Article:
. . . [A] layperson who self-publishes a book on something isn’t an ‘expert’. They may be considered an enthusiast, an amateur, a hobbyist, a thrill-seeker. These are polite titles. More often than not, however, people who only self-publish do so because they do not want to have their ideas vetted by pesky things like editors, peers, or actual experts. . . .
. . . The purpose of peer review, of academic vetting, is to determine how well an argument or hypothesis can withstand criticism. If the author of this book does not bother to go through this process, even unofficially, by having his book examined by experts prior to publication, then s/he does not have any grounds to claim that it is anything spectacular. That isn’t to say that an uncredentialed person cannot produce a solid book on a subject. It may actually be ground-breaking, it may be earth-shattering, but if it hasn’t been vetted by other people with credentials then there is no means by which one can claim that it is.
Here’s a post from the Bible Places blog that offers a couple links summarizing the lead codices fraud. Here’s a paragraph:
Let’s take stock. The Greek is lifted nonsensically from an inscription published in 1958. The forger couldn’t tell the difference between the Greek letters alpha and lambda. The Hebrew script is taken from the same inscription. The Hebrew text is in “code,” i.e., is gibberish. The “Jesus” face is taken from a well-known mosaic. The charioteer is taken from a fake coin. The crocodile has a suspicious resemblance to a plastic toy.
It also has some links to material that gives the media a spanking for perpetuating its own blather without apology. Another paragraph:
The only other noteworthy news is the lack of it. Trust me, the mainstream media have been informed about the true status of the fake codices. The lack of coverage is not due to ignorance, it’s due to unprofessional indifference. Think about that. When the media report a sensationalist story and it proves to be bogus, they feel no responsibility to inform their readers of the truth. I suppose they might if they think they can get another sensation out of the correct story, but if not, they can’t be bothered. Journalists used to feel a professional obligation to their audience. No more.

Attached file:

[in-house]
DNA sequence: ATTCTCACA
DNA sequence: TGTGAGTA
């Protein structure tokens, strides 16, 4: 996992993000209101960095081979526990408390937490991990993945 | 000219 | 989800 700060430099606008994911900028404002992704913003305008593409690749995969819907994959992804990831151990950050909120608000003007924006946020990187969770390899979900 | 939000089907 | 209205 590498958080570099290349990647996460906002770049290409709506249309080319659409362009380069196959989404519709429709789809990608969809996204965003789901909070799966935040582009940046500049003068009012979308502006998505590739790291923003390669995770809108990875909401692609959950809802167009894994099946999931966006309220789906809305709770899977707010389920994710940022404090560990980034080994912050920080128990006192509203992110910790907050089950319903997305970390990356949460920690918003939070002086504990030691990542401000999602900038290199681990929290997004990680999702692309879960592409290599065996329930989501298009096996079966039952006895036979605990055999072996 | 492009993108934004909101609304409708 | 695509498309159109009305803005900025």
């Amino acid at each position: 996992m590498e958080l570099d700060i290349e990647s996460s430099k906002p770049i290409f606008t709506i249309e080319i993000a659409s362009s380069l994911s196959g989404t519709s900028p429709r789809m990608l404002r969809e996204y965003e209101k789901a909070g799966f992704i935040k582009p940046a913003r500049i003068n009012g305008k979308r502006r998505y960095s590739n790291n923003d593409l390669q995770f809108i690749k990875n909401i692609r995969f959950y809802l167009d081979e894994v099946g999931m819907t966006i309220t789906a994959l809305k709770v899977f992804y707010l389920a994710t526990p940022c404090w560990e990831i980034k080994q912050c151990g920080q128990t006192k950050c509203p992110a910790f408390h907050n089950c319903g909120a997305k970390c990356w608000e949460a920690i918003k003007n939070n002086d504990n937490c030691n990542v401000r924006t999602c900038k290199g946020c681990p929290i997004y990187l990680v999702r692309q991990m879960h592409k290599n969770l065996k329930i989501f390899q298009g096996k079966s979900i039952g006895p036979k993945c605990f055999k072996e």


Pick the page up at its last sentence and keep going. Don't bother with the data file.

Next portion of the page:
Todd Bolen has a sweet post over at his Bible Places blog. I highly recommend it. Here’s one paragraph:
In a nutshell, the problems with this discovery include the facts that (1) we don’t know who owns the artifacts; (2) we don’t know where they were found; (3) the artifacts were not excavated by archaeologists but stolen by thieves; (4) nearly all information about the discovery so far has come from a single source of dubious reliability; (5) claims have been made that this find is more significant than the Dead Sea Scrolls; (6) the source of information appears to be positioning himself for fame and fortune.
Well, you know it’s going to happen. This sort of discovery, if valid, will introduce a new wave of archaeo-porn for archaeo-media presstitutes everywhere — and of course their mystic “researchers” across cyberspace who are just waiting for the next piece of antiquity news to twist into yet more revisionist mytho-history about Jesus and the early Christians. What fun!
Here’s a very nice posting (“Lead Codices Silliness“) that sketches the already-encroaching silliness factor. Now Robert Feather has weighed in — the guy who believes the Copper Scroll from Qumran is related to Akhenaten and his Aten-worship. Feather thinks the lead codices have Kabbalah written all over them. No kidding. All that from some pictures on the web. Now that’s scholarship. Is his last name an abbreviation of “feather-brain”? No doubt it will get even wackier (and yes, it can).
I wonder when the likes of Michael Baigent, Christopher Knight, Robert Lomas, and Lynn Picknett will get involved. Then we’ll have a non-sequitur Battle Royal on our hands.
The ETC blog posted this recent update on the “controversy” surrounding the recent dissertation that archeoporn-peddling journalists touted as saying Jesus didn’t die on a cross. I had blogged a bit on that.